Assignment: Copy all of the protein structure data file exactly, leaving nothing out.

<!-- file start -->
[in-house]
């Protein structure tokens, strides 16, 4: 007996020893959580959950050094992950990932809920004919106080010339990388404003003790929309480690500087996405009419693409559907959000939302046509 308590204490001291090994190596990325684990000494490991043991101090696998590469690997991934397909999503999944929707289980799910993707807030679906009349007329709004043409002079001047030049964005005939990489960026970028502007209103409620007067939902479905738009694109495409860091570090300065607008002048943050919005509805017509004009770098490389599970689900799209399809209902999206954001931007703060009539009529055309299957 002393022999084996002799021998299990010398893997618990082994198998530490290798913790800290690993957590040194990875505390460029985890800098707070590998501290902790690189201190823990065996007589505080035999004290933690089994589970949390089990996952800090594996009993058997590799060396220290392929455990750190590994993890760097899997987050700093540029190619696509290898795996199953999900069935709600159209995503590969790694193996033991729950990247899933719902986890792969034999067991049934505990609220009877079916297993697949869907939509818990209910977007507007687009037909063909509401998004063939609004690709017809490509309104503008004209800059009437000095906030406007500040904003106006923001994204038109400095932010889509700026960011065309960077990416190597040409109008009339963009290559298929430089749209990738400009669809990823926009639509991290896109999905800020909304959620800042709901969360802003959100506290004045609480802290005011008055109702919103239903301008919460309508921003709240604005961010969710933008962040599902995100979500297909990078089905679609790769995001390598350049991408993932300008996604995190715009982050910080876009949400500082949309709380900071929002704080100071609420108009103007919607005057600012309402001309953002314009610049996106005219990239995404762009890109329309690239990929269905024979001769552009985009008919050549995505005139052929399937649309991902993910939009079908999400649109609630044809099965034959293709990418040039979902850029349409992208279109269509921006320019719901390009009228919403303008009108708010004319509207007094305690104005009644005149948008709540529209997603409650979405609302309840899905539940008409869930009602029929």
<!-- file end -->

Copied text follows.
[in-house]
């Protein structure tokens, strides 16, 4: 007996020893959580959950050094992950990932809920004919106080010339990388404003003790929309480690500087996405009419693409559907959000939302046509 308590204490001291090994190596990325684990000494490991043991101090696998590469690997991934397909999503999944929707289980799910993707807030679906009349007329709004043409002079001047030049964005005939990489960026970028502007209103409620007067939902479905738009694109495409860091570090300065607008002048943050919005509805017509004009770098490389599970689900799209399809209902999206954001931007703060009539009529055309299957 002393022999084996002799021998299990010398893997618990082994198998530490290798913790800290690993957590040194990875505390460029985890800098707070590998501290902790690189201190823990065996007589505080035999004290933690089994589970949390089990996952800090594996009993058997590799060396220290392929455990750190590994993890760097899997987050700093540029190619696509290898795996199953999900069935709600159209995503590969790694193996033991729950990247899933719902986890792969034999067991049934505990609220009877079916297993697949869907939509818990209910977007507007687009037909063909509401998004063939609004690709017809490509309104503008004209800059009437000095906030406007500040904003106006923001994204038109400095932010889509700026960011065309960077990416190597040409109008009339963009290559298929430089749209990738400009669809990823926009639509991290896109999905800020909304959620800042709901969360802003959100506290004045609480802290005011008055109702919103239903301008919460309508921003709240604005961010969710933008962040599902995100979500297909990078089905679609790769995001390598350049991408993932300008996604995190715009982050910080876009949400500082949309709380900071929002704080100071609420108009103007919607005057600012309402001309953002314009610049996106005219990239995404762009890109329309690239990929269905024979001769552009985009008919050549995505005139052929399937649309991902993910939009079908999400649109609630044809099965034959293709990418040039979902850029349409992208279109269509921006320019719901390009009228919403303008009108708010004319509207007094305690104005009644005149948008709540529209997603409650979405609302309840899905539940008409869930009602029929």